Editor: Hannah Faith Notess
Publisher: Cascade Books
Publish Date: 2009
I was baptized in late spring, 1984. I was an infant, half-blind, able to recognize my mother’s face only when held very close. The sanctuary was angular and spare: one empty cross, narrow wooden pews, dim kaleidoscope light on the floor.
It was my first experience of sacramental life in the church, and I imagine the memory of it lives somewhere in my body, like trauma does, only as a memory of belonging and great love. I would grow up in that church, stumble searchingly toward God there, and come over time to a kind of belief. Then, like most young people in my small Midwestern town, I left.
My story of coming to faith—often uneasily, uncertainly—would be at home alongside the essays collected in Jesus Girls: True Tales of Growing Up Female and Evangelical. Like many of the collection’s contributors, I grew up in a church that didn’t openly claim the evangelical mantle. Yet like theirs, my story registers the peculiar attitude, the feeling, that animates American evangelicalism, giving shape to the set of practices, convictions, and commitments that cohere beneath its broad umbrella.
Still, I would have never used the word evangelical to describe myself growing up. The church I was born into was Reformed—and it felt Reformed. Then, over time, things began to change. The austere ritual beauty of my baptism, the recitation of creeds, the liturgy, everything steeped in tradition—all of that was pushed to the margins of worship, giving way to something new and different.
It surfaced in spontaneous prayers and the slow loosening of stiff Reformed postures through contemporary worship music. The hymnal was replaced by a projector screen, the organ by drums and guitars. Congregants began to sway half-heartedly to praise songs, lifting timid hands. Others resisted, uncomfortable with the idea the Holy Spirit might electrify a body as well as a mind.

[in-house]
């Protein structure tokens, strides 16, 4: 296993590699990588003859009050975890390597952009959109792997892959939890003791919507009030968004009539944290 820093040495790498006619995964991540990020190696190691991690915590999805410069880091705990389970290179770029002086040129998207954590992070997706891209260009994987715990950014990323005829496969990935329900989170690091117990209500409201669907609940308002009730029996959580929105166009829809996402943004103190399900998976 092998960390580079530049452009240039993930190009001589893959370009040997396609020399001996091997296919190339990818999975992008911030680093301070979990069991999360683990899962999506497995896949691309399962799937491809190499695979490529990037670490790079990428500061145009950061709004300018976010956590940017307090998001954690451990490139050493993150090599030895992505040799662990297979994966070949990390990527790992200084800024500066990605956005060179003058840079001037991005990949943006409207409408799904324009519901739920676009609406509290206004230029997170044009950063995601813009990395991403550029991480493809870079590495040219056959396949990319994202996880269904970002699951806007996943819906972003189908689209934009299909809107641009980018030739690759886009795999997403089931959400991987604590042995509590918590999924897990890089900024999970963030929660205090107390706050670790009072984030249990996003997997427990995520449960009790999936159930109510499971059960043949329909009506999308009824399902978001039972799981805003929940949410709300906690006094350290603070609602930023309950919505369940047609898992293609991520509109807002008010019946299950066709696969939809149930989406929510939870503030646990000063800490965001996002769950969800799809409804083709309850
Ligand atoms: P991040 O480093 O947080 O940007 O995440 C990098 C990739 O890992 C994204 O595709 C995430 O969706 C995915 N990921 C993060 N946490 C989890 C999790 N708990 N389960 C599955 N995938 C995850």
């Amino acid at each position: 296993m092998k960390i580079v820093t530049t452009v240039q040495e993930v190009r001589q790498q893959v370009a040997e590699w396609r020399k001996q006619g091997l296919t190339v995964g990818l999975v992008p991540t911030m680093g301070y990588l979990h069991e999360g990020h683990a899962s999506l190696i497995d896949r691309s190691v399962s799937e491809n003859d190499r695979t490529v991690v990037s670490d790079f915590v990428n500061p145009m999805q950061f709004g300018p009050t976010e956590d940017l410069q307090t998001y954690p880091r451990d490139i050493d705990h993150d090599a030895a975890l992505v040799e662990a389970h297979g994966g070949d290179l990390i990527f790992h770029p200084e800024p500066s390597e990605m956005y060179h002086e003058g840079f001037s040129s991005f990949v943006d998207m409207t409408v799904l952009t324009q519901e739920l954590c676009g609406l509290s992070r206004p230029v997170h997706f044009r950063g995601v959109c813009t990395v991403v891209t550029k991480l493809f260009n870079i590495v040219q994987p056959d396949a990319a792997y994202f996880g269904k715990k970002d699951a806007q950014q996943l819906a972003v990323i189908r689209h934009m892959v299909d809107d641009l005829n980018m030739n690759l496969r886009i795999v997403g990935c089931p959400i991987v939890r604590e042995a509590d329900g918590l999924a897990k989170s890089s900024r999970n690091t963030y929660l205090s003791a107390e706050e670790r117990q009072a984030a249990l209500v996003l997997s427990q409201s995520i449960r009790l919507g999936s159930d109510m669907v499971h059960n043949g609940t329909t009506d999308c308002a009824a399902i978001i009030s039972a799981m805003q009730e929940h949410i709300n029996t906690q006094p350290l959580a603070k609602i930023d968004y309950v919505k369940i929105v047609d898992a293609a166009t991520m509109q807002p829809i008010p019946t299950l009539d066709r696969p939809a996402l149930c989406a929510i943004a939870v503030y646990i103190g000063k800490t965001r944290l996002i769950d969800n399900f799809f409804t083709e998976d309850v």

In many churches across America, a new mood was settling in. Contributor Anastasia McAteer describes this change in worship’s tone and choreography as “the praise chorus revolution.” Raised on old hymns, she recalls walking uneasily into a service filled with worshippers moving to upbeat music, eyes closed, withdrawn into interior emotional worlds.
What was happening in sanctuaries found expression elsewhere in the life of the church. Among my peers, catechisms and doctrinal study gave way to scavenger hunts and deeply personal conversations about our “walk” with Jesus. Many of my girlfriends embraced a kind of Jesus-as-boyfriend theology, and religious devotion acquired a casual tone, expressed in the earnest hyperbole of American adolescence.
I attended youth rallies with tearful altar calls, read books about dating and not dating, kissing and not kissing. I grew wary of the various deceptions of secular culture—its music and books and films. I sought out Christian alternatives, dutifully but half-heartedly, unable to fully give up MTV or the desire to date boys and not be courted by them.
The essays in Jesus Girls register similar themes. Yet despite everything they share, they exhibit a remarkable diversity. One writer grew up in the Mennonite tradition, then found herself at an evangelical college, puzzled and out of place. Another was raised by Jesus Freaks in 1970s California. Another came to faith in South Baltimore, where she attended an African Methodist Episcopal Church.